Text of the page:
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WATERWAYS & CREEKS around gas drilling


The purpose of this webpage is to bring attention to some of the things you can be looking for while monitoring waterways around gas drilling sites for spills and contamination

Gas drilling is assisted by various drilling fluids and chemicals. Some have said the products used for the initial well drilling can be as hazardous as the chemicals used later in the hydraulic fracturing process. Citizens living next to drilling sites are encouraged to obtain the MSDS (material safety data sheet) records relating to all the chemicals being used on site. You have a right to see them since you may be exposed to those products and chemicals during the drilling or well completion process. (Your lawn care company would do no less if you asked about the chemicals they use = Right to Know)
   
Many times the spills that occur around drilling sites involve a large quantity of fluids, so large that creeks and streams are contaminated. This often results in fish kills. In a recent New York analysis, approximately half the spills related to gas drilling were due to leaky pipelines that carry flowback from the fracing process.
  

Some of the things to look for while monitoring streams around gas drilling sites for possible contamination

One of the main tests is "conductivity" in creek water, since produced water from Marcellus wells is usually saltier than ocean water. Marcellus Shale was once part of an ancient sea, hence its saltiness. Flowback and produced water from Marcellus wells is high in chlorides and conducts a charge better than unpolluted creek water. An inexpensive meter can help determine water conductivity. Increased conductivity is usually a sign of a drilling spill due to the high chloride levels.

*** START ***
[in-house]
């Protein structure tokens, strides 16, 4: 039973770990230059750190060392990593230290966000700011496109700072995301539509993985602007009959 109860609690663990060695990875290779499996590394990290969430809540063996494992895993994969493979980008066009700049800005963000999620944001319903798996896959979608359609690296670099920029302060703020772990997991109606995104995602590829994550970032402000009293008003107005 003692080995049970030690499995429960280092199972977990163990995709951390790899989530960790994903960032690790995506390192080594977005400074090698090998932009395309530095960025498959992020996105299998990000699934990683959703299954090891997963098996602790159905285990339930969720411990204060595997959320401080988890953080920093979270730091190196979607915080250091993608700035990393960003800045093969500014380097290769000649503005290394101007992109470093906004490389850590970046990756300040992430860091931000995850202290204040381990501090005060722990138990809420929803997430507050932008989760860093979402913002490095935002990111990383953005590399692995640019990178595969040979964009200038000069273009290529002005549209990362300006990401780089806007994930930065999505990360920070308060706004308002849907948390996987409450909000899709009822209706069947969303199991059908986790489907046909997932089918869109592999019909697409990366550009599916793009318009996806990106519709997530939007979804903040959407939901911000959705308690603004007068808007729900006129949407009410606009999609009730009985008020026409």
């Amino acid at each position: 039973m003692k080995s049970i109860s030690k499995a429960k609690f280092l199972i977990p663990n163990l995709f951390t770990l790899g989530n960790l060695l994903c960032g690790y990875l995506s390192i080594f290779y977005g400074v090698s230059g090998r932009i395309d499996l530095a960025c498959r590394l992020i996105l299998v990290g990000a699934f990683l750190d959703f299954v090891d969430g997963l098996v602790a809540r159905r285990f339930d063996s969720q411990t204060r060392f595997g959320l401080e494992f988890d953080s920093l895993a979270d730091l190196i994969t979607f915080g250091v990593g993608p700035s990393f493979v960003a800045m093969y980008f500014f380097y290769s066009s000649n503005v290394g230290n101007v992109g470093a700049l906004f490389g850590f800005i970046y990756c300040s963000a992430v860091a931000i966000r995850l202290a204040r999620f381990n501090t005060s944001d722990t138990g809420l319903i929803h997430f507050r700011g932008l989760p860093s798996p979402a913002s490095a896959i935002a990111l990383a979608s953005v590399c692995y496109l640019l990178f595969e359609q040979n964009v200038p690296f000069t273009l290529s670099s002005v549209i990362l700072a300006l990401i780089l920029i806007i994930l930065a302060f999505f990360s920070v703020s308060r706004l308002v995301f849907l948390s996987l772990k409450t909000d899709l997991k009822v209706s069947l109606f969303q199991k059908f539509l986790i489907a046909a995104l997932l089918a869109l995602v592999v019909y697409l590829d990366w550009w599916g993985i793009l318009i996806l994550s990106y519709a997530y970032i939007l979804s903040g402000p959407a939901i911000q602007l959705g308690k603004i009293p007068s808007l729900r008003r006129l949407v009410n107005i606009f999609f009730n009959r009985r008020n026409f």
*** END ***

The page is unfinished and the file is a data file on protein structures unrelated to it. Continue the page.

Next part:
Another way to monitor streams, with no equipment requirements, is scanning the water surface for oil slicks or suds. Anyone who has seen the rainbow sheen of gasoline on a rain soaked surface at the gas station knows what an oil slick looks like. But suds can vary, from looking like lemon meringue pie topping to flatter, less dramatic clumps of floating spit. Some suds do occur naturally, but these types of suds will differ if you look carefully. All suspected spills into waterways should be reported immediately to the environmental agency in your state. These agencies have emergency night and weekend phone numbers for just this purpose. You might also place a call to 911 depending on your situation.
   

 
Rainbow Colors
(not in the sky)
  
  
  
  
  
Painted Black
(not the song)
  
Signs to watch for:
Black oily deposits and dead vegetation in run-off areas
  
  
  
Heavy Suds or
Meringue Suds
  
  
 
MBAS used in drilling may be the cause
of foamy looking sud accumulations
Meringue-like suds from MBAS
  
   
  
  
  
Pipelines
that leak
  
Piping recycled wastewater from an impoundment
  
  
Efforts to protect
wetlands
  
Wetland protection measures
Blue sign in back:
WETLAND BOUNDARY
  
Wetland protections
  
  
 
Buffers to protect
streams
  
Stream buffer near gas line construction
Blue sign center right:
STREAM BUFFER
  
  
  
 
 
 
 

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